Olympic Training

96793127As I was watching the Sochi Olympics and remembered back to our 2010 Olympic run and the lessons we had applied to manage the stress of playing for Canada, in Canada at one of our biggest Olympics ever. I will never forget our sports psychologist, Penny Werthner telling us, “You have no hope at these Olympics if you can’t manage your stress, recovery time and maintain a healthy perspective.”

As my marathon training progresses, I have been having some doubts about making it across that finish line in June. Life has been busy and am having a hard time fitting the training days in and then on top of that running in the cold and wind in Calgary has not been fun or very “confidence building!”
So the Olympics got me thinking. Why not apply my curling training to my marathon training?

These were the four items I focused on leading up to, and during those 2010 games.

  1. Be strict with your training routines, on and off the ice.
  2. Meditate and breath, before, during and after games.
  3. Maintain a healthy perspective, this is sport, something we love. Don’t make it more than that.
  4. We have a choice as to how we are going to react to the situations that arise in sport and life.

In 2010 our curling team walked onto the Olympic stage with no prior World experience.  I won’t kid you it was tough and stressful. However, I  attribute our success during those Olympics to all the work we did under Penny’s guidance in the years leading up to, and during those 2010 Olympic games.

Mental preparation was huge for us,  and for  the 4 years leading up to the 2009 Olympic Trials we worked on breathing & relaxation before games and as a recovery tool after competitions. I also learned to quiet my mind with breathing at certain times during a game and prior to throwing high pressure shots. And as those high pressure games progressed…I would breathe more and more to relax and would also try centering and muscle relaxation. There were always continual self-checks on the tightness of my jaw, shoulders and hands.

This was a work in progress for me. Penny and I had a lot of discussion around the fact that I was the skip, I couldn’t afford to take a mental break during a game. But over time I realized that I had to take those breaks and find small moments in a game to just “go on vacation”.
And that’s literally what I did, I would think of the heat, the sun, the beach….it just let me relax for a few seconds.
Besides doing this during competition, I also tried to implement it during my practice, so it wasn’t something I just used in games. Practice like you play was something we all tried to follow.

I also worked hard to have a scripted pre-shot routine. And I think it always provided me with a safe zone – it was like going home, the minute I went there it was comfortable and I felt confident in my ability. Included in my pre-shot routine was a mantra I would repeat right before I threw, its similar to Rory McIlory  who talks about humming a song during his swing. And I think that repetitive mantra would stop my mind from thinking of the outcome and I would  just go into auto pilot.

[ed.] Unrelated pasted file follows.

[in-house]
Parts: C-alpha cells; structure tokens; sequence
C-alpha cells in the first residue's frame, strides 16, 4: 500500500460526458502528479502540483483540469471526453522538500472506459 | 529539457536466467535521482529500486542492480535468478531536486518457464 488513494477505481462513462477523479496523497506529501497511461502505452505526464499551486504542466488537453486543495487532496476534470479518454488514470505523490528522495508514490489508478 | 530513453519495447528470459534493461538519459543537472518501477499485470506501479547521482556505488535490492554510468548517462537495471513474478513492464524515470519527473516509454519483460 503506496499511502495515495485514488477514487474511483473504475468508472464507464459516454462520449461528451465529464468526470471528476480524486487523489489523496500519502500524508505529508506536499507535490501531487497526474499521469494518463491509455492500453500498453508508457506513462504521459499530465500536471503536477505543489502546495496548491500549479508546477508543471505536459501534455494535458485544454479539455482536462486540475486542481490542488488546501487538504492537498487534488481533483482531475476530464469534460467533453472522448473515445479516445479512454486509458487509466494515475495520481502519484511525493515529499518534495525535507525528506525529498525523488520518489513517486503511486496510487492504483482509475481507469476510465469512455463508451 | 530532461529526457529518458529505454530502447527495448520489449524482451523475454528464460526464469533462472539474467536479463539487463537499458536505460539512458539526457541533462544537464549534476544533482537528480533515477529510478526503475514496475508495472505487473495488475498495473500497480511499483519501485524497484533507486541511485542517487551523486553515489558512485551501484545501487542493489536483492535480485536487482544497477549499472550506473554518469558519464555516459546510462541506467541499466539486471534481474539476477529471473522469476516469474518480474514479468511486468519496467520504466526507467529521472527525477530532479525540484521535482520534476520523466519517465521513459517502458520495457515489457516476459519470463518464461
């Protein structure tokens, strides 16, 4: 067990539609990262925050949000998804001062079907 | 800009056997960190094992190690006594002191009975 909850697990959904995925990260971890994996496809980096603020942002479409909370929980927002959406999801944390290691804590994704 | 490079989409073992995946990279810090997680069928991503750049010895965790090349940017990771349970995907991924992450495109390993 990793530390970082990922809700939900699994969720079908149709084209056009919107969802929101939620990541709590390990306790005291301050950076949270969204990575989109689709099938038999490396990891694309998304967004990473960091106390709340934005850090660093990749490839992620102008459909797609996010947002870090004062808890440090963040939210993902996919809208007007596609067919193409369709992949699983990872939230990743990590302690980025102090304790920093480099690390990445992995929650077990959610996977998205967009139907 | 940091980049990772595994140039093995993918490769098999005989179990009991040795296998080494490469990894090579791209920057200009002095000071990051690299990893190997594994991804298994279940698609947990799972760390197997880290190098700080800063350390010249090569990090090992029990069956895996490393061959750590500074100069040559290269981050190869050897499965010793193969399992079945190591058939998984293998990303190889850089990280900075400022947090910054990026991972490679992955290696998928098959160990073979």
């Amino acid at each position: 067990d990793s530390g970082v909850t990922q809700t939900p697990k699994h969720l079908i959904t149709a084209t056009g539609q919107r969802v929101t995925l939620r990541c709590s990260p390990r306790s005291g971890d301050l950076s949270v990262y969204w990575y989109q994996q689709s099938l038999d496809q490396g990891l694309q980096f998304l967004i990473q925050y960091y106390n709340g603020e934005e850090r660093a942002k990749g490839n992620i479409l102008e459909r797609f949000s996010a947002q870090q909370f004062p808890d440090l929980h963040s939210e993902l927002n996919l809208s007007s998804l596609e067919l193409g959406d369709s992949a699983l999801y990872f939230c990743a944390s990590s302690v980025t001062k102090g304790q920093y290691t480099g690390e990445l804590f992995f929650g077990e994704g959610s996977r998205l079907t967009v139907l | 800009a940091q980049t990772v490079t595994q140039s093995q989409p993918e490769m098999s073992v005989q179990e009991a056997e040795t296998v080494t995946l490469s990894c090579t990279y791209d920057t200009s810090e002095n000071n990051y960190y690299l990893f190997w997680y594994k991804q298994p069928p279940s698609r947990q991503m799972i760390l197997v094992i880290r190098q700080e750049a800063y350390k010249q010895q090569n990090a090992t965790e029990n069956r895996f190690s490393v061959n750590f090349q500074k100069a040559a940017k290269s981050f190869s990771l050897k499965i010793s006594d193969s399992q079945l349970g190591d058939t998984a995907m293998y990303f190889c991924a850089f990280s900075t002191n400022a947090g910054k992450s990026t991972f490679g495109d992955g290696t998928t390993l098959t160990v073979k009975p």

The year leading up to the Olympic Trials we added in a lot of discussion around perspective. We spent many hours as a team asking ourselves, “What’s the worst that can happen at those Trials?”
Well if we don’t win we go back to great family, great friends and a great life. We would be fine win or lose.
I think it freed us up to just play at those Trials, without fear. We had dealt in our mind with the possibility of losing and what it would look like,  and realized we would be ok if that happened. It didn’t mean that we didn’t expect the best,  It just allowed us to look at the “worst case” and  just go play those 10 days, without any fear. And we did.
I still remember after winning the 2009 Olympic trials and realization hit that we are now Olympians, Penny’s first words to us. She said, “You cannot always choose or change your situations in life – but it is your choice on how you react to them.”
WE could choose to view the 30 millon plus Canadians cheering us on as a positive or a negative. We could say, this is awesome we have 30 million plus fans or oh my gosh we have 30 million plus people counting on us to medal….
So we made the choice to view it as a positive thing. And I think that was an aha moment for all of us. Going forward, we could choose how we reacted to anything that was thrown at us during those games.
I did a lot of mental work between the Trials and the Olympics…breathing and meditation. And I really worked on transforming myself mentally into a place that I didn’t need a certain result, that I was ok with me if we didn’t medal.
I think we are all continually caught up in society’s definition of success – and it blinds us to what we decide our own success is. So that was the way I went into those games – I was not going to chase anyone elses definition of success but my own.

So can I apply all of this to my marathon training? You bet. I can be strict with my training regime. I can meditate and practice relaxation before and during runs and I can choose to have a healthy perspective in my life. Will I medal at this marathon?  Not in the Olympic gold, silver or bronze type of medal way. But I will medal at this event, because I am accomplishing two personal goals. To complete a marathon and  to help raise awareness for World Vision – and both of those will win me gold!